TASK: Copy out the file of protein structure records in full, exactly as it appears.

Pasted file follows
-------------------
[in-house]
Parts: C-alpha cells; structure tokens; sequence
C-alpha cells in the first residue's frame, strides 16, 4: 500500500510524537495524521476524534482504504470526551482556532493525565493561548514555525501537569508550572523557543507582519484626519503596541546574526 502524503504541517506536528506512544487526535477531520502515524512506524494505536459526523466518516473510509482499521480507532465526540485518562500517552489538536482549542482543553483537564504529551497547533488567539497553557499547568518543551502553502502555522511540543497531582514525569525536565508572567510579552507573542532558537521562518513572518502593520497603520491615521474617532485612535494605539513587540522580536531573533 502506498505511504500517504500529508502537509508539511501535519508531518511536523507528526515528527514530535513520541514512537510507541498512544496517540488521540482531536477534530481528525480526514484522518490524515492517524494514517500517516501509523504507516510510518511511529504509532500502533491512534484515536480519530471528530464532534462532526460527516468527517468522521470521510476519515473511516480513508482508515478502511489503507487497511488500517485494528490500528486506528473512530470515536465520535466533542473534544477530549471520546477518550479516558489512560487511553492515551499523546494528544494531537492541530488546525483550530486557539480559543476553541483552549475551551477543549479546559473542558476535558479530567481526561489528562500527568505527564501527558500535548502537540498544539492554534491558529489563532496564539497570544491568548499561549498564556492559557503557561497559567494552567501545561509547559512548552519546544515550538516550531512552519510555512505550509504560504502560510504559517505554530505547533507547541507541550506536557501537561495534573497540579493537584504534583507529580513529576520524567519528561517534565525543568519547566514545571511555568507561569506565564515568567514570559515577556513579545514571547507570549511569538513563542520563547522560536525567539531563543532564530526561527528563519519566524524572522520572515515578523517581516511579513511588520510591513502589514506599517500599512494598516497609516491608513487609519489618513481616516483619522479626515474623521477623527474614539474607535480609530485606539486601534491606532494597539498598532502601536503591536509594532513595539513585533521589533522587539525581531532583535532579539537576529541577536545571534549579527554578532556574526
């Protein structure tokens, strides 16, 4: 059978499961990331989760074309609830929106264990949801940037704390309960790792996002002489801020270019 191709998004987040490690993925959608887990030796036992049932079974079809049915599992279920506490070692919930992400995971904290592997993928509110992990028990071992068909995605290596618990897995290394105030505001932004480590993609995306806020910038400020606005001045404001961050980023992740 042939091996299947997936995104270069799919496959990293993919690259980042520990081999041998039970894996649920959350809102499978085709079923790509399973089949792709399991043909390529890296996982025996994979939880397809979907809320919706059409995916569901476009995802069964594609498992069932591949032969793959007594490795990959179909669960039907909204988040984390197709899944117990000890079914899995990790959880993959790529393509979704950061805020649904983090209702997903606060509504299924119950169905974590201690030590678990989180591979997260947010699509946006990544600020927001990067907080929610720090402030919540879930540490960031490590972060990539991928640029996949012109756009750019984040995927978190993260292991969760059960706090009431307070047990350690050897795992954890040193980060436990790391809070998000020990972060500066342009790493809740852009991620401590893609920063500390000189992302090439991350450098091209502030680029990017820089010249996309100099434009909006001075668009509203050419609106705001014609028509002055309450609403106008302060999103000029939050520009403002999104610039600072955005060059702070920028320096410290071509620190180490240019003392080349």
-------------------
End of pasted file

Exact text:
[in-house]
Parts: C-alpha cells; structure tokens; sequence
C-alpha cells in the first residue's frame, strides 16, 4: 500500500510524537495524521476524534482504504470526551482556532493525565493561548514555525501537569508550572523557543507582519484626519503596541546574526 502524503504541517506536528506512544487526535477531520502515524512506524494505536459526523466518516473510509482499521480507532465526540485518562500517552489538536482549542482543553483537564504529551497547533488567539497553557499547568518543551502553502502555522511540543497531582514525569525536565508572567510579552507573542532558537521562518513572518502593520497603520491615521474617532485612535494605539513587540522580536531573533 502506498505511504500517504500529508502537509508539511501535519508531518511536523507528526515528527514530535513520541514512537510507541498512544496517540488521540482531536477534530481528525480526514484522518490524515492517524494514517500517516501509523504507516510510518511511529504509532500502533491512534484515536480519530471528530464532534462532526460527516468527517468522521470521510476519515473511516480513508482508515478502511489503507487497511488500517485494528490500528486506528473512530470515536465520535466533542473534544477530549471520546477518550479516558489512560487511553492515551499523546494528544494531537492541530488546525483550530486557539480559543476553541483552549475551551477543549479546559473542558476535558479530567481526561489528562500527568505527564501527558500535548502537540498544539492554534491558529489563532496564539497570544491568548499561549498564556492559557503557561497559567494552567501545561509547559512548552519546544515550538516550531512552519510555512505550509504560504502560510504559517505554530505547533507547541507541550506536557501537561495534573497540579493537584504534583507529580513529576520524567519528561517534565525543568519547566514545571511555568507561569506565564515568567514570559515577556513579545514571547507570549511569538513563542520563547522560536525567539531563543532564530526561527528563519519566524524572522520572515515578523517581516511579513511588520510591513502589514506599517500599512494598516497609516491608513487609519489618513481616516483619522479626515474623521477623527474614539474607535480609530485606539486601534491606532494597539498598532502601536503591536509594532513595539513585533521589533522587539525581531532583535532579539537576529541577536545571534549579527554578532556574526
């Protein structure tokens, strides 16, 4: 059978499961990331989760074309609830929106264990949801940037704390309960790792996002002489801020270019 191709998004987040490690993925959608887990030796036992049932079974079809049915599992279920506490070692919930992400995971904290592997993928509110992990028990071992068909995605290596618990897995290394105030505001932004480590993609995306806020910038400020606005001045404001961050980023992740 042939091996299947997936995104270069799919496959990293993919690259980042520990081999041998039970894996649920959350809102499978085709079923790509399973089949792709399991043909390529890296996982025996994979939880397809979907809320919706059409995916569901476009995802069964594609498992069932591949032969793959007594490795990959179909669960039907909204988040984390197709899944117990000890079914899995990790959880993959790529393509979704950061805020649904983090209702997903606060509504299924119950169905974590201690030590678990989180591979997260947010699509946006990544600020927001990067907080929610720090402030919540879930540490960031490590972060990539991928640029996949012109756009750019984040995927978190993260292991969760059960706090009431307070047990350690050897795992954890040193980060436990790391809070998000020990972060500066342009790493809740852009991620401590893609920063500390000189992302090439991350450098091209502030680029990017820089010249996309100099434009909006001075668009509203050419609106705001014609028509002055309450609403106008302060999103000029939050520009403002999104610039600072955005060059702070920028320096410290071509620190180490240019003392080349």